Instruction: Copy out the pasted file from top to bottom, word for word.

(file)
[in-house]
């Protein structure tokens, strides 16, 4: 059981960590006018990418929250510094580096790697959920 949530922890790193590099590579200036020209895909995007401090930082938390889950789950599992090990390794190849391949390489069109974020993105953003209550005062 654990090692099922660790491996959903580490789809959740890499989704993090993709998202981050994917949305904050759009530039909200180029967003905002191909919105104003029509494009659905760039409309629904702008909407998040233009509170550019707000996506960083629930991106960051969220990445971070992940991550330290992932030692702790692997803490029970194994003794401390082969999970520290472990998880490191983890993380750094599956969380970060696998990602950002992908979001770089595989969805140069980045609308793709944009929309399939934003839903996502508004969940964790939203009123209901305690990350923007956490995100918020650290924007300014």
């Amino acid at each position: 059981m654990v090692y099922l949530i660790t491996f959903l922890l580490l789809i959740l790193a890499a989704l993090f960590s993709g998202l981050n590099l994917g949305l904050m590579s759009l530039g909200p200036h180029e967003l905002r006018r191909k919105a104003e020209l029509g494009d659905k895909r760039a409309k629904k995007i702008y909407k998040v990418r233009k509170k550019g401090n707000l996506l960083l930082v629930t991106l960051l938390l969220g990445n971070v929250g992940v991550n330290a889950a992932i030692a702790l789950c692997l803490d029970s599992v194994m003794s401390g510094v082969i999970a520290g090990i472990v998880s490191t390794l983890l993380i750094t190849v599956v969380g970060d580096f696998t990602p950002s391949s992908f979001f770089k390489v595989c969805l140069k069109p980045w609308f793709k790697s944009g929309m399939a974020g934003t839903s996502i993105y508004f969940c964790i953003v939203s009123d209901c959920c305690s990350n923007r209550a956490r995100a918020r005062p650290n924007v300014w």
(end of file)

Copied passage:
[in-house]
């Protein structure tokens, strides 16, 4: 059981960590006018990418929250510094580096790697959920 949530922890790193590099590579200036020209895909995007401090930082938390889950789950599992090990390794190849391949390489069109974020993105953003209550005062 654990090692099922660790491996959903580490789809959740890499989704993090993709998202981050994917949305904050759009530039909200180029967003905002191909919105104003029509494009659905760039409309629904702008909407998040233009509170550019707000996506960083629930991106960051969220990445971070992940991550330290992932030692702790692997803490029970194994003794401390082969999970520290472990998880490191983890993380750094599956969380970060696998990602950002992908979001770089595989969805140069980045609308793709944009929309399939934003839903996502508004969940964790939203009123209901305690990350923007956490995100918020650290924007300014």
């Amino acid at each position: 059981m654990v090692y099922l949530i660790t491996f959903l922890l580490l789809i959740l790193a890499a989704l993090f960590s993709g998202l981050n590099l994917g949305l904050m590579s759009l530039g909200p200036h180029e967003l905002r006018r191909k919105a104003e020209l029509g494009d659905k895909r760039a409309k629904k995007i702008y909407k998040v990418r233009k509170k550019g401090n707000l996506l960083l930082v629930t991106l960051l938390l969220g990445n971070v929250g992940v991550n330290a889950a992932i030692a702790l789950c692997l803490d029970s599992v194994m003794s401390g510094v082969i999970a520290g090990i472990v998880s490191t390794l983890l993380i750094t190849v599956v969380g970060d580096f696998t990602p950002s391949s992908f979001f770089k390489v595989c969805l140069k069109p980045w609308f793709k790697s944009g929309m399939a974020g934003t839903s996502i993105y508004f969940c964790i953003v939203s009123d209901c959920c305690s990350n923007r209550a956490r995100a918020r005062p650290n924007v300014w």